9. The apparatus of claim 7 wherein the cellular telephone signals are transmitted in a range of 1710 MHz to 1990 MHz.

10. The apparatus of claim 1 wherein the antenna element communicates local area network signals.

11. The apparatus of claim 10 wherein the local area network signals conform to IEEE Std. 802.11b and/or IEEE Std. 802.11g.

12. The apparatus of claim 1 wherein when the antenna element is in the first position that is substantially adjacent to the body and in the plane with the body, the body and the antenna element together occupy dimensions that approximately conform to Type II PCMCIA standards.

13. An apparatus comprising: a body enclosing a removable component having an electrical interface to communicate electrical signals with a host electronic system; and an antenna element connected to the body with a rotatable connector that allows the antenna element to be rotated with respect to the body and further wherein the rotatable connector allows the antenna element to move between a first position substantially adjacent to the body and a second position substantially separated from the body.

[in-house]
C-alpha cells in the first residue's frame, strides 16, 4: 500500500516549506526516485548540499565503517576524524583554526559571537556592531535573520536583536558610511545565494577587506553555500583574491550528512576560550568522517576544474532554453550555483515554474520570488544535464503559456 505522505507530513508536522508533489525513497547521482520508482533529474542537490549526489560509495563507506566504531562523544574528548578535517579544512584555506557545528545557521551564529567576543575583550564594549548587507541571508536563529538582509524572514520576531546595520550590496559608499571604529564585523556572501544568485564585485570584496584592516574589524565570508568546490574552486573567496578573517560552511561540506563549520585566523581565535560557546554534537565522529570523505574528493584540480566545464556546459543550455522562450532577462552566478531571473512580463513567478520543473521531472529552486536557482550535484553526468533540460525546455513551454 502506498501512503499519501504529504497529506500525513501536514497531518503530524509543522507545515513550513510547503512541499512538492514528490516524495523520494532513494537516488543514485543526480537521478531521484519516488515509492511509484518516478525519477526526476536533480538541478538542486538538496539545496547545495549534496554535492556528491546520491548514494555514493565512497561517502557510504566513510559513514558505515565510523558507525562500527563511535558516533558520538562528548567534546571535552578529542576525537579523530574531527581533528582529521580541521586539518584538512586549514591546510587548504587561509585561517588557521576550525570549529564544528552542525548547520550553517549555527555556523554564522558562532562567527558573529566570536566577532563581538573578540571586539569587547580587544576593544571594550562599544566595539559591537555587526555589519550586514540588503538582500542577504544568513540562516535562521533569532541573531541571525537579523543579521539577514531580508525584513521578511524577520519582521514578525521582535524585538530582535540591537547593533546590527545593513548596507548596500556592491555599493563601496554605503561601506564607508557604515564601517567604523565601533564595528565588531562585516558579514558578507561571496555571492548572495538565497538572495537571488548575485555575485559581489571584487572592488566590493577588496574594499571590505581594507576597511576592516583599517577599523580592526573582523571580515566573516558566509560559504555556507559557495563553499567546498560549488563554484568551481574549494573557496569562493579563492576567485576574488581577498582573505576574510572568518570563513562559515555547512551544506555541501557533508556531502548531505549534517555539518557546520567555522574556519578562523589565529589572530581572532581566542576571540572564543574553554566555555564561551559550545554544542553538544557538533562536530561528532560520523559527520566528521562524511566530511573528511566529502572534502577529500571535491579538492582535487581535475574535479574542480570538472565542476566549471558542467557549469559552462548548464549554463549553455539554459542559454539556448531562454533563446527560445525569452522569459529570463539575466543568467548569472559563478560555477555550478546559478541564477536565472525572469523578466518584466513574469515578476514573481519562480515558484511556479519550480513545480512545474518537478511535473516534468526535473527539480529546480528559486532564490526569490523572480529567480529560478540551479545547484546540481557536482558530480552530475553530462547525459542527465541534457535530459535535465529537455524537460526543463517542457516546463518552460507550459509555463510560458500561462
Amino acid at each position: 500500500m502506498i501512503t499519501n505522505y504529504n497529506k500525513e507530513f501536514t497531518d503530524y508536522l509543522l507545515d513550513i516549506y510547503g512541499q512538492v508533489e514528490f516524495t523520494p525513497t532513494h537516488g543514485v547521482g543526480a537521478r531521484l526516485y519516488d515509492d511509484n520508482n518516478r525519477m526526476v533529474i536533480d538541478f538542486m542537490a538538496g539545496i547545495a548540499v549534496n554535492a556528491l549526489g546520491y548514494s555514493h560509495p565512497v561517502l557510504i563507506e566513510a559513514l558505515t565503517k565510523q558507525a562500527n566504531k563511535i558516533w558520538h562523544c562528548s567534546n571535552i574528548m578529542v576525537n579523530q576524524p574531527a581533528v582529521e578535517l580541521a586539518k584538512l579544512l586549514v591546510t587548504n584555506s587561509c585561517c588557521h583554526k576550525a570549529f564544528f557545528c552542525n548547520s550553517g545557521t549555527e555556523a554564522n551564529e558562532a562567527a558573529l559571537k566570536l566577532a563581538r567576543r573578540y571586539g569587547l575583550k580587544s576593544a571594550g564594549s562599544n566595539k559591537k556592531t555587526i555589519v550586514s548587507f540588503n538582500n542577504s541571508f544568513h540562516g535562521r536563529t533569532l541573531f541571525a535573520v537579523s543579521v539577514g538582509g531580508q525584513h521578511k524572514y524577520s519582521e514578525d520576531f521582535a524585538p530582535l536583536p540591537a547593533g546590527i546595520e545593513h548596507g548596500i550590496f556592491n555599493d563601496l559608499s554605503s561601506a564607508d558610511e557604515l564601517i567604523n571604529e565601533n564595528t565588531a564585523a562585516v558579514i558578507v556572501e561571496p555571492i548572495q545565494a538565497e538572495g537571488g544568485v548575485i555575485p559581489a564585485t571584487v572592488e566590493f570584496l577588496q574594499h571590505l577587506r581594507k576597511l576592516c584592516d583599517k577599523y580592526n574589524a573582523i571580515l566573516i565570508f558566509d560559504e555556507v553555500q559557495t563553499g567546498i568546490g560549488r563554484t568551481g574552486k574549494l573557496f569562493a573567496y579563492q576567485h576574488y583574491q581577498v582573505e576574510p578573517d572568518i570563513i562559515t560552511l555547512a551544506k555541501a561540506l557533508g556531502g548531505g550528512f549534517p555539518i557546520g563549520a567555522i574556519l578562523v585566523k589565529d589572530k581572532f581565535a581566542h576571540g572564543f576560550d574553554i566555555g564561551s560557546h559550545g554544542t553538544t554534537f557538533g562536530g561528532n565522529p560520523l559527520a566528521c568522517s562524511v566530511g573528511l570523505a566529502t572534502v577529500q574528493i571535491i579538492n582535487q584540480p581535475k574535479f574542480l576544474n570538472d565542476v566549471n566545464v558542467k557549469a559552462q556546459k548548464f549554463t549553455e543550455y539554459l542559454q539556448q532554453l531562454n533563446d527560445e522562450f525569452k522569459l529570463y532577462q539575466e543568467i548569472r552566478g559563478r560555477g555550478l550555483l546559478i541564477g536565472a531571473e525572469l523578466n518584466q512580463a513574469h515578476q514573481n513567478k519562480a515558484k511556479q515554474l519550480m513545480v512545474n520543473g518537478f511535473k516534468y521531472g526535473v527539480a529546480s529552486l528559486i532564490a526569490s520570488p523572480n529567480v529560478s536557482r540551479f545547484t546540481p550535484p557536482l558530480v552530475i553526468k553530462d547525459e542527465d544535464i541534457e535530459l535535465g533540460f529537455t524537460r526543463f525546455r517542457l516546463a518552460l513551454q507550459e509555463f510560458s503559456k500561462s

14. The apparatus of claim 13 wherein the electrical interface and the antenna element are connected to opposite ends of the body.

15. The apparatus of claim 13 the antenna element is rotatable from a position substantially in plane with the body to a position substantially perpendicular with respect to the body.

16. The apparatus of claim 13 wherein the body has a length dimension and a width dimension and the antenna element has a fixed length dimension that is approximately equal to the width dimension of the body.

17. The apparatus of claim 13 wherein the body has a length dimension and a width dimension and the antenna element has a length dimension that is variable from approximately equal to the width dimension of the body to greater than the width dimension of the body.

18. The apparatus of claim 13 wherein the body further comprises an antenna release to maintain the antenna element in a position substantially in plane with the body.

19. The apparatus of claim 13 wherein the electrical interface conforms to a Type II PCMCIA card.

20. The apparatus of claim 13 wherein the antenna element communicates cellular telephone signals.